Take the 2-minute tour ×
English Language & Usage Stack Exchange is a question and answer site for linguists, etymologists, and serious English language enthusiasts. It's 100% free, no registration required.

Which of the following is correct?

  • Each person's car has four wheels.
  • Each persons' car has four wheels.
share|improve this question

2 Answers 2

up vote 7 down vote accepted

"Each" refers to a singular. Hence, it should be:

Each person's car has four wheels.

share|improve this answer

First off, the correct answer is "each person's".

Why? each is a determiner of English representing universal quantification. This quantifier states that a predicate is true for everything or everything of a particular subset. Here, the set is all cars and the predicate is something like "x has four wheels". This can then be formalized to something like: ∀xP(x), x∈{cars} and P(x)=x has four wheels. The nature of this quantification means that x must be singular in number. If it helps, think of a foreach loop in various programming languages.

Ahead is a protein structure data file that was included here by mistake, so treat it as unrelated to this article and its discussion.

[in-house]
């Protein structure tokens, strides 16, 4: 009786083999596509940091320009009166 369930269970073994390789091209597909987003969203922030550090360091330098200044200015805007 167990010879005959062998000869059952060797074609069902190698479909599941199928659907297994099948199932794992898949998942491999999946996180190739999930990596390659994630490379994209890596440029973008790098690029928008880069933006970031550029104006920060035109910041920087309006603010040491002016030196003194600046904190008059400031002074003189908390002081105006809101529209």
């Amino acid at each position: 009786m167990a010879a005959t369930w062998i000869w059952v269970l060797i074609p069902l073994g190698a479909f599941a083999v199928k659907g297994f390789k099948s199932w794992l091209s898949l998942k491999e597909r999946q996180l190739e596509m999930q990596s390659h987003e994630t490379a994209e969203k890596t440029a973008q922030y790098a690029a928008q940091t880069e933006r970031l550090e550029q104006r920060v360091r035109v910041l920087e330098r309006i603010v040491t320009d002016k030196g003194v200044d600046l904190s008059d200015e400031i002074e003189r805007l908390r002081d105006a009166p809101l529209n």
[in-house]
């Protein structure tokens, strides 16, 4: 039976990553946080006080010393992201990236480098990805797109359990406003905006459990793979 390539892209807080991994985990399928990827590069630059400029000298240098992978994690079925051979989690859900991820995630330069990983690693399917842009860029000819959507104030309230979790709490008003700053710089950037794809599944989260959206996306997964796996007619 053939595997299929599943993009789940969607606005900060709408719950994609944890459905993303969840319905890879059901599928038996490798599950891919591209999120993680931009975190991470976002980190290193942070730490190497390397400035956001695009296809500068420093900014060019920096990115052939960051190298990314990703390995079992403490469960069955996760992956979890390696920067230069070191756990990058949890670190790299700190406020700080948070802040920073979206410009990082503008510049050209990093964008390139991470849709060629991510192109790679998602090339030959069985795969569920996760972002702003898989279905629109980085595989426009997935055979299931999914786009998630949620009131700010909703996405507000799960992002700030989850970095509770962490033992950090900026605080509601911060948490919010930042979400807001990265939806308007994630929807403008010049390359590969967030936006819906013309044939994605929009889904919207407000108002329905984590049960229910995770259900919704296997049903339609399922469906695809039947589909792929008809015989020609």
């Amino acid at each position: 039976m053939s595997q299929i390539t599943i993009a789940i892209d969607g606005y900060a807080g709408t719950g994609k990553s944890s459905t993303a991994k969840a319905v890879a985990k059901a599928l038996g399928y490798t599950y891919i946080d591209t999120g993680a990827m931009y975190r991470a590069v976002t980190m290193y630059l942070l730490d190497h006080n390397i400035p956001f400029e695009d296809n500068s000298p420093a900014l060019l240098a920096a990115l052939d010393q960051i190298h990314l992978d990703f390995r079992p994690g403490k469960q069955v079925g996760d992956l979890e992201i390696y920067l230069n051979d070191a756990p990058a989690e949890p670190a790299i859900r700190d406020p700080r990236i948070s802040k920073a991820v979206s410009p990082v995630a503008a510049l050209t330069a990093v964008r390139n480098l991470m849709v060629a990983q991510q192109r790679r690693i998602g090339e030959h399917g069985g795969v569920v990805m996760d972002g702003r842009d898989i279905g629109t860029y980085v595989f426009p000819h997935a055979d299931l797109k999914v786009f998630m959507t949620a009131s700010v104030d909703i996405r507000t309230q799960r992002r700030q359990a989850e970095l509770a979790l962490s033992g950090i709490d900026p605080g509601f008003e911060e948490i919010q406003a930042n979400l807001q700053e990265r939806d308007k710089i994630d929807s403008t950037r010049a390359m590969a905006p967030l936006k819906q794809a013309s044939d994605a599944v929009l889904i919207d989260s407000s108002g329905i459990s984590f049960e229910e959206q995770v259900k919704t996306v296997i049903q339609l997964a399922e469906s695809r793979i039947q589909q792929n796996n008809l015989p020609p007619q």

The 's is a different issue. Without delving too much into X-Bar theory, here's a simple explanation. The 's too is actually a determiner and is dominated by the first Determiner Phrase. For example, a simple model:

[DP each person [DP 's car]].

This matches other languages (like German) nicely where the genitive is still represented by a "full" word. This also lets you get away with wild things like: "[the man who lives over by the field and has red hair]'s car has four wheels."

share|improve this answer
    
Can you clarify what DP means in "dominated by the first DP"? –  Jonik Aug 9 '10 at 21:25
    
Sure thing–a bit out of scope of the answer, but added some Google terms and links. –  Charlie Aug 9 '10 at 23:24
1  
mind = blown. Thanks! –  Bryan Downing Aug 10 '10 at 17:43
    
(re: wild things) or, more canonically, "The Queen of England's hat". –  nohat Aug 13 '10 at 23:47

Your Answer

 
discard

By posting your answer, you agree to the privacy policy and terms of service.

Not the answer you're looking for? Browse other questions tagged or ask your own question.